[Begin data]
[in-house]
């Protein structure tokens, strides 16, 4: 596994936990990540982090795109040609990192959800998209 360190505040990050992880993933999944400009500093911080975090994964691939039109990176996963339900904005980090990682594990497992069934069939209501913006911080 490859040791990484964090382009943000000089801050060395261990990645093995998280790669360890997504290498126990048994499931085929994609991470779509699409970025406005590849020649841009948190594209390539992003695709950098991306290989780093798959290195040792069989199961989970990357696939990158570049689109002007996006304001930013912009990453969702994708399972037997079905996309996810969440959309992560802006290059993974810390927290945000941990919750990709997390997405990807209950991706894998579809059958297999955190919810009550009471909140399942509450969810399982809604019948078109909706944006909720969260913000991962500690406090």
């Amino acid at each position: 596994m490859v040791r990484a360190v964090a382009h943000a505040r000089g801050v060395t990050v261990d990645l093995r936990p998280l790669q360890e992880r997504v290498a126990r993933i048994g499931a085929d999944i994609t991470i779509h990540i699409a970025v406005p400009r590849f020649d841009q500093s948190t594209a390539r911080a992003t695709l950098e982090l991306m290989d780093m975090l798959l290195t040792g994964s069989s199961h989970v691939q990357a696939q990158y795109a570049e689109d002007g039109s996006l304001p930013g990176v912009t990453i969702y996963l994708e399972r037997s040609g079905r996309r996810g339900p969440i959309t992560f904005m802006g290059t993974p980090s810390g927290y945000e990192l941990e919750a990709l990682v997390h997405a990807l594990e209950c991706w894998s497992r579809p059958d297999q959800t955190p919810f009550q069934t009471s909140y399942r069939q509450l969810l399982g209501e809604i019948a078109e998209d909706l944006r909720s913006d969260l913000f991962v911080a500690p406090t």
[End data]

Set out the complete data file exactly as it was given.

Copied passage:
[in-house]
């Protein structure tokens, strides 16, 4: 596994936990990540982090795109040609990192959800998209 360190505040990050992880993933999944400009500093911080975090994964691939039109990176996963339900904005980090990682594990497992069934069939209501913006911080 490859040791990484964090382009943000000089801050060395261990990645093995998280790669360890997504290498126990048994499931085929994609991470779509699409970025406005590849020649841009948190594209390539992003695709950098991306290989780093798959290195040792069989199961989970990357696939990158570049689109002007996006304001930013912009990453969702994708399972037997079905996309996810969440959309992560802006290059993974810390927290945000941990919750990709997390997405990807209950991706894998579809059958297999955190919810009550009471909140399942509450969810399982809604019948078109909706944006909720969260913000991962500690406090």
């Amino acid at each position: 596994m490859v040791r990484a360190v964090a382009h943000a505040r000089g801050v060395t990050v261990d990645l093995r936990p998280l790669q360890e992880r997504v290498a126990r993933i048994g499931a085929d999944i994609t991470i779509h990540i699409a970025v406005p400009r590849f020649d841009q500093s948190t594209a390539r911080a992003t695709l950098e982090l991306m290989d780093m975090l798959l290195t040792g994964s069989s199961h989970v691939q990357a696939q990158y795109a570049e689109d002007g039109s996006l304001p930013g990176v912009t990453i969702y996963l994708e399972r037997s040609g079905r996309r996810g339900p969440i959309t992560f904005m802006g290059t993974p980090s810390g927290y945000e990192l941990e919750a990709l990682v997390h997405a990807l594990e209950c991706w894998s497992r579809p059958d297999q959800t955190p919810f009550q069934t009471s909140y399942r069939q509450l969810l399982g209501e809604i019948a078109e998209d909706l944006r909720s913006d969260l913000f991962v911080a500690p406090t």